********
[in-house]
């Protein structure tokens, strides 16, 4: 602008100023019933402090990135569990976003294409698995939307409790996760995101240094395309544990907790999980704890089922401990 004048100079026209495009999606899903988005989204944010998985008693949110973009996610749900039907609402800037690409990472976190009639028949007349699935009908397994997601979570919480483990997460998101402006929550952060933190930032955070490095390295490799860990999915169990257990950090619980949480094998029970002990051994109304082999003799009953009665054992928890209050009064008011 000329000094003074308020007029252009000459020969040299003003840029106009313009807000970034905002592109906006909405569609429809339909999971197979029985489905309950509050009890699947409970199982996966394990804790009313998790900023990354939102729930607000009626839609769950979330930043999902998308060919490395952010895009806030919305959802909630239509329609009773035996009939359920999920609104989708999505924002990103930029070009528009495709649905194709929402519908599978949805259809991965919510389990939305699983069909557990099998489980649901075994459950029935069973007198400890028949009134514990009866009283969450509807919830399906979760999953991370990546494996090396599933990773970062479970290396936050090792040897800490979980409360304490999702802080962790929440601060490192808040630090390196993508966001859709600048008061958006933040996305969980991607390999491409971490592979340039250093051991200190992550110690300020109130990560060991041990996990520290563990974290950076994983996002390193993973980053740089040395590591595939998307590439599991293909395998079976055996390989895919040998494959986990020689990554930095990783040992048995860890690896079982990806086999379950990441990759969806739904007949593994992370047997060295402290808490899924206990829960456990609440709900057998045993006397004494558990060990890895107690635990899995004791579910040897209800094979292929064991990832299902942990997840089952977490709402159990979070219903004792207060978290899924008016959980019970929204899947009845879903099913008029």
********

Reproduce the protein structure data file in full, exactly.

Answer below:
[in-house]
């Protein structure tokens, strides 16, 4: 602008100023019933402090990135569990976003294409698995939307409790996760995101240094395309544990907790999980704890089922401990 004048100079026209495009999606899903988005989204944010998985008693949110973009996610749900039907609402800037690409990472976190009639028949007349699935009908397994997601979570919480483990997460998101402006929550952060933190930032955070490095390295490799860990999915169990257990950090619980949480094998029970002990051994109304082999003799009953009665054992928890209050009064008011 000329000094003074308020007029252009000459020969040299003003840029106009313009807000970034905002592109906006909405569609429809339909999971197979029985489905309950509050009890699947409970199982996966394990804790009313998790900023990354939102729930607000009626839609769950979330930043999902998308060919490395952010895009806030919305959802909630239509329609009773035996009939359920999920609104989708999505924002990103930029070009528009495709649905194709929402519908599978949805259809991965919510389990939305699983069909557990099998489980649901075994459950029935069973007198400890028949009134514990009866009283969450509807919830399906979760999953991370990546494996090396599933990773970062479970290396936050090792040897800490979980409360304490999702802080962790929440601060490192808040630090390196993508966001859709600048008061958006933040996305969980991607390999491409971490592979340039250093051991200190992550110690300020109130990560060991041990996990520290563990974290950076994983996002390193993973980053740089040395590591595939998307590439599991293909395998079976055996390989895919040998494959986990020689990554930095990783040992048995860890690896079982990806086999379950990441990759969806739904007949593994992370047997060295402290808490899924206990829960456990609440709900057998045993006397004494558990060990890895107690635990899995004791579910040897209800094979292929064991990832299902942990997840089952977490709402159990979070219903004792207060978290899924008016959980019970929204899947009845879903099913008029």